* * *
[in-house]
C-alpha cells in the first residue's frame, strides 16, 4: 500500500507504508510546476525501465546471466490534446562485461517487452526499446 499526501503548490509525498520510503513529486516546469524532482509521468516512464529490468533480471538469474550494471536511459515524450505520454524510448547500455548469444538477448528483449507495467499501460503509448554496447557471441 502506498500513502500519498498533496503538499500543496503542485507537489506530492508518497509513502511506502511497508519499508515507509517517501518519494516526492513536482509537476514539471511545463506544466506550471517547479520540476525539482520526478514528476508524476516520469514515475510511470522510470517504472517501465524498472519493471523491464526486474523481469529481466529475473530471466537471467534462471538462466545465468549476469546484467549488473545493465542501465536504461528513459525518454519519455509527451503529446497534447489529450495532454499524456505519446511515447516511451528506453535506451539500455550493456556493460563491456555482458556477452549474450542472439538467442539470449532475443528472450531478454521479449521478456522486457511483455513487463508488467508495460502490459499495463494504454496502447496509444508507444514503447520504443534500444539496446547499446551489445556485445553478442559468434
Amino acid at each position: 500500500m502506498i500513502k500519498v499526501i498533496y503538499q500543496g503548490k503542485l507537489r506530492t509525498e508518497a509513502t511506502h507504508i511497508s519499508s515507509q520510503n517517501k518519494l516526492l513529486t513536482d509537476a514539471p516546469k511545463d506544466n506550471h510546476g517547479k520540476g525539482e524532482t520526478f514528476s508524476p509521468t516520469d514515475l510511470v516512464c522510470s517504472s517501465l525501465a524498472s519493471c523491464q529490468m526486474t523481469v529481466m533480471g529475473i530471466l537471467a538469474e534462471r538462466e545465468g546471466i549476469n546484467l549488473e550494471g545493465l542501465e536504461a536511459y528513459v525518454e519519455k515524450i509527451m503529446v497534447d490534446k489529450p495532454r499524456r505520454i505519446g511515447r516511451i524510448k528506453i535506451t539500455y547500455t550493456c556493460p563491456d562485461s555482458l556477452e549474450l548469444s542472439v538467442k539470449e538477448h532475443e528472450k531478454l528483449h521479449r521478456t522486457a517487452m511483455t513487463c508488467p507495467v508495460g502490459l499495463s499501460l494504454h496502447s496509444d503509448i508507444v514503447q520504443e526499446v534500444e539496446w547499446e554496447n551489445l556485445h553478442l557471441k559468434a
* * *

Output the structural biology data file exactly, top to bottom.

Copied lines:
[in-house]
C-alpha cells in the first residue's frame, strides 16, 4: 500500500507504508510546476525501465546471466490534446562485461517487452526499446 499526501503548490509525498520510503513529486516546469524532482509521468516512464529490468533480471538469474550494471536511459515524450505520454524510448547500455548469444538477448528483449507495467499501460503509448554496447557471441 502506498500513502500519498498533496503538499500543496503542485507537489506530492508518497509513502511506502511497508519499508515507509517517501518519494516526492513536482509537476514539471511545463506544466506550471517547479520540476525539482520526478514528476508524476516520469514515475510511470522510470517504472517501465524498472519493471523491464526486474523481469529481466529475473530471466537471467534462471538462466545465468549476469546484467549488473545493465542501465536504461528513459525518454519519455509527451503529446497534447489529450495532454499524456505519446511515447516511451528506453535506451539500455550493456556493460563491456555482458556477452549474450542472439538467442539470449532475443528472450531478454521479449521478456522486457511483455513487463508488467508495460502490459499495463494504454496502447496509444508507444514503447520504443534500444539496446547499446551489445556485445553478442559468434
Amino acid at each position: 500500500m502506498i500513502k500519498v499526501i498533496y503538499q500543496g503548490k503542485l507537489r506530492t509525498e508518497a509513502t511506502h507504508i511497508s519499508s515507509q520510503n517517501k518519494l516526492l513529486t513536482d509537476a514539471p516546469k511545463d506544466n506550471h510546476g517547479k520540476g525539482e524532482t520526478f514528476s508524476p509521468t516520469d514515475l510511470v516512464c522510470s517504472s517501465l525501465a524498472s519493471c523491464q529490468m526486474t523481469v529481466m533480471g529475473i530471466l537471467a538469474e534462471r538462466e545465468g546471466i549476469n546484467l549488473e550494471g545493465l542501465e536504461a536511459y528513459v525518454e519519455k515524450i509527451m503529446v497534447d490534446k489529450p495532454r499524456r505520454i505519446g511515447r516511451i524510448k528506453i535506451t539500455y547500455t550493456c556493460p563491456d562485461s555482458l556477452e549474450l548469444s542472439v538467442k539470449e538477448h532475443e528472450k531478454l528483449h521479449r521478456t522486457a517487452m511483455t513487463c508488467p507495467v508495460g502490459l499495463s499501460l494504454h496502447s496509444d503509448i508507444v514503447q520504443e526499446v534500444e539496446w547499446e554496447n551489445l556485445h553478442l557471441k559468434a